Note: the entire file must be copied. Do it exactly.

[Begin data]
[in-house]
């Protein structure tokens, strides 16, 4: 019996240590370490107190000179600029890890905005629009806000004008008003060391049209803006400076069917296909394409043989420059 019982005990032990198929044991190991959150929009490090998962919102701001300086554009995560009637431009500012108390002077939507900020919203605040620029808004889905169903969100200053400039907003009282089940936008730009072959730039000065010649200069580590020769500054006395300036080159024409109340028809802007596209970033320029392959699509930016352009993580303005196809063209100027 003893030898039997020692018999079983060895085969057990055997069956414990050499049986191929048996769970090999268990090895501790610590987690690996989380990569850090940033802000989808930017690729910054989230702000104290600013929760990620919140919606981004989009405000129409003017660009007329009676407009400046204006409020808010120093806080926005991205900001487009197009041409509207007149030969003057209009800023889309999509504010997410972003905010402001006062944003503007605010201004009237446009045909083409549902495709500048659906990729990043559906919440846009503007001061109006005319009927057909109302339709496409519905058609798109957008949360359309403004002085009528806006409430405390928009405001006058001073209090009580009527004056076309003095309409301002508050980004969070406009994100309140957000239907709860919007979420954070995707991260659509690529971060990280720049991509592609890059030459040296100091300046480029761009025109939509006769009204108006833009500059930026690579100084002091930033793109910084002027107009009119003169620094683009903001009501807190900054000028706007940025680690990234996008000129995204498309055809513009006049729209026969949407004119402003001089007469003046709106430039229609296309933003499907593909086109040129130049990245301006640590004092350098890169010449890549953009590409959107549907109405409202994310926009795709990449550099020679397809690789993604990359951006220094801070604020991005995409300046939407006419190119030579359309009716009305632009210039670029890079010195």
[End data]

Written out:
[in-house]
């Protein structure tokens, strides 16, 4: 019996240590370490107190000179600029890890905005629009806000004008008003060391049209803006400076069917296909394409043989420059 019982005990032990198929044991190991959150929009490090998962919102701001300086554009995560009637431009500012108390002077939507900020919203605040620029808004889905169903969100200053400039907003009282089940936008730009072959730039000065010649200069580590020769500054006395300036080159024409109340028809802007596209970033320029392959699509930016352009993580303005196809063209100027 003893030898039997020692018999079983060895085969057990055997069956414990050499049986191929048996769970090999268990090895501790610590987690690996989380990569850090940033802000989808930017690729910054989230702000104290600013929760990620919140919606981004989009405000129409003017660009007329009676407009400046204006409020808010120093806080926005991205900001487009197009041409509207007149030969003057209009800023889309999509504010997410972003905010402001006062944003503007605010201004009237446009045909083409549902495709500048659906990729990043559906919440846009503007001061109006005319009927057909109302339709496409519905058609798109957008949360359309403004002085009528806006409430405390928009405001006058001073209090009580009527004056076309003095309409301002508050980004969070406009994100309140957000239907709860919007979420954070995707991260659509690529971060990280720049991509592609890059030459040296100091300046480029761009025109939509006769009204108006833009500059930026690579100084002091930033793109910084002027107009009119003169620094683009903001009501807190900054000028706007940025680690990234996008000129995204498309055809513009006049729209026969949407004119402003001089007469003046709106430039229609296309933003499907593909086109040129130049990245301006640590004092350098890169010449890549953009590409959107549907109405409202994310926009795709990449550099020679397809690789993604990359951006220094801070604020991005995409300046939407006419190119030579359309009716009305632009210039670029890079010195």